WIIKI MANY A SANE trade unionist fears is that State planning may prove to be. not Socialist and democratic, but simply technocratic. monolithic and totalitarian. Arc we to adopt, as a left-wing friend of mine once put it. the vertical union system we have condemned in other countries, with unions under State control? A delicate balance has to be struck between the growing tendency to centralisation for efficiency's sake in the age of experts and specialists. and the need for the average man to play his full part as a human person in the shaping of policies and practice.

The must natural place for a working man to make his contribution is in his own firm and his own trade union, Hence the importance of the growing stress on experiments in industrial democracy. It must be remembered. too. that in Britain the working man does not respond to what is

imposed on him from the top. You have to encourage a groundswell, a movement from grassroots level, like the recent productivity pacts in the oil refineries, the shipyards and British Oxygen. After all, it was the rogue elephant of the union movement, the Boilermakers, whose leader Danny MeGarvey conceived the plan to strike the words strike and demarcation out of the dictionary. The sad truth is that it is pacts of this kind which have been most sorely hit by the freeze.

Moving expenses

THE SECOND AND LAST point is that, if redeployment of labour is essential, then the man who is temporarily out of work will he doing a social service for his country and should be paid on that basis. We are now to have wage-related unemployment benefits. But they will not bridge the gap between jobs to any human degree. Sometime, somehow, they have got to be, not wage-related, but wage equivalent.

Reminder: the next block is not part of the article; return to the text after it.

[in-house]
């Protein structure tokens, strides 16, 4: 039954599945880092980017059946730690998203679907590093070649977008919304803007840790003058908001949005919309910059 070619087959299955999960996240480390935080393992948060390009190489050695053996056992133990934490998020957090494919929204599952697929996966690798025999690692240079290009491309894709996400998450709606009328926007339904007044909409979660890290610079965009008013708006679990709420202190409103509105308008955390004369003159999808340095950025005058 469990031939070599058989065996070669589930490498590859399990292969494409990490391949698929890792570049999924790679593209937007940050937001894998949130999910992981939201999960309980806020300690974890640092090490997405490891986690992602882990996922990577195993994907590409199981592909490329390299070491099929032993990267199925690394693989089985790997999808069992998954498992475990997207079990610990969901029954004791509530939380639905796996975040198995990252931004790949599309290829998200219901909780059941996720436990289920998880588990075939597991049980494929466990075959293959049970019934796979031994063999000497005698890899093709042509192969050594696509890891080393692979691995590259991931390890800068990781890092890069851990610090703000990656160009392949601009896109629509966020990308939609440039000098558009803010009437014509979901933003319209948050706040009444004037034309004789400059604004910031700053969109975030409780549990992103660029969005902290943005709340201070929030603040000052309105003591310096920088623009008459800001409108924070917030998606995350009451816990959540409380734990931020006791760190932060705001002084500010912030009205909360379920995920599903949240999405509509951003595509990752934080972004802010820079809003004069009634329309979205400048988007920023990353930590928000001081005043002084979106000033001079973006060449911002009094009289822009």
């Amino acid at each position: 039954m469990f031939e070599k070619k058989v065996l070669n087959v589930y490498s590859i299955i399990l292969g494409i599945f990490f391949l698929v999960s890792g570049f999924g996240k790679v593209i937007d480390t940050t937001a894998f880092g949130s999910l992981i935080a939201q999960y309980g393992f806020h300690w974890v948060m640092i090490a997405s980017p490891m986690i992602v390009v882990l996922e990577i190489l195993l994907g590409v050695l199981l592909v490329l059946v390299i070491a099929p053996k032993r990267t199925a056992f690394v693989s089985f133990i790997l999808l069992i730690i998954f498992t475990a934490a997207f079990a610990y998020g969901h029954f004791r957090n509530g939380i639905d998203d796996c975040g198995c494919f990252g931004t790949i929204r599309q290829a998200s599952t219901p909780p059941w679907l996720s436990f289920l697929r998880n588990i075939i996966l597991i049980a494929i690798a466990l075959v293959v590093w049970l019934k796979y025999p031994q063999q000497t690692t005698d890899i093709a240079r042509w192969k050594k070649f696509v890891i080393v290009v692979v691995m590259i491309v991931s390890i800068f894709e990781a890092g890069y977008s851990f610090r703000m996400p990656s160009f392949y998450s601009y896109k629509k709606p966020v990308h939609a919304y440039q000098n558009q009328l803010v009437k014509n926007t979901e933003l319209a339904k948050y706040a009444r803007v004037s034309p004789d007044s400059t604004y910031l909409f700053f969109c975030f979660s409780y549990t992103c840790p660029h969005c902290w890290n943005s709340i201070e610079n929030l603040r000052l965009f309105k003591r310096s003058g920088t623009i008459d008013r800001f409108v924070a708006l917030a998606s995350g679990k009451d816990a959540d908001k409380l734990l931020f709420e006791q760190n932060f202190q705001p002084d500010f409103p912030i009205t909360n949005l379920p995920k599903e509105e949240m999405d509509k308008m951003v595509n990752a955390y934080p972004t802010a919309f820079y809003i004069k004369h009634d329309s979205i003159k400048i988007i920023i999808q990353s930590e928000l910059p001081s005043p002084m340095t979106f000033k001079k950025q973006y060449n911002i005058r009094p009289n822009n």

if men are to be pulled up by the roots, trained for new skills not once but several times as technological processes repeatedly change the face c.)1industry; if they are to have the expense of moving their homes; if they will have to face weeks of training in centres of accelerated formation, then provision must he made well in advance.

Government training centres, statutory redundancy payments, resettlement grants and the rest-all are available at present to a minor degree. But planning began too late and too haphazardly. Government, industry and unions will have to join forces in planning dispositions of the labour force a couple of years ahead, and in building up funds that will ease the transitional process for the worker as far as is humanly feasible.

There will be an acute problem of housing, and there is a case for urging Whitehall to increase the supply of mortgage funds to local authorities on condition that priority is given to workers moving into the area.

Planning is scientific, indeed. It is also about people!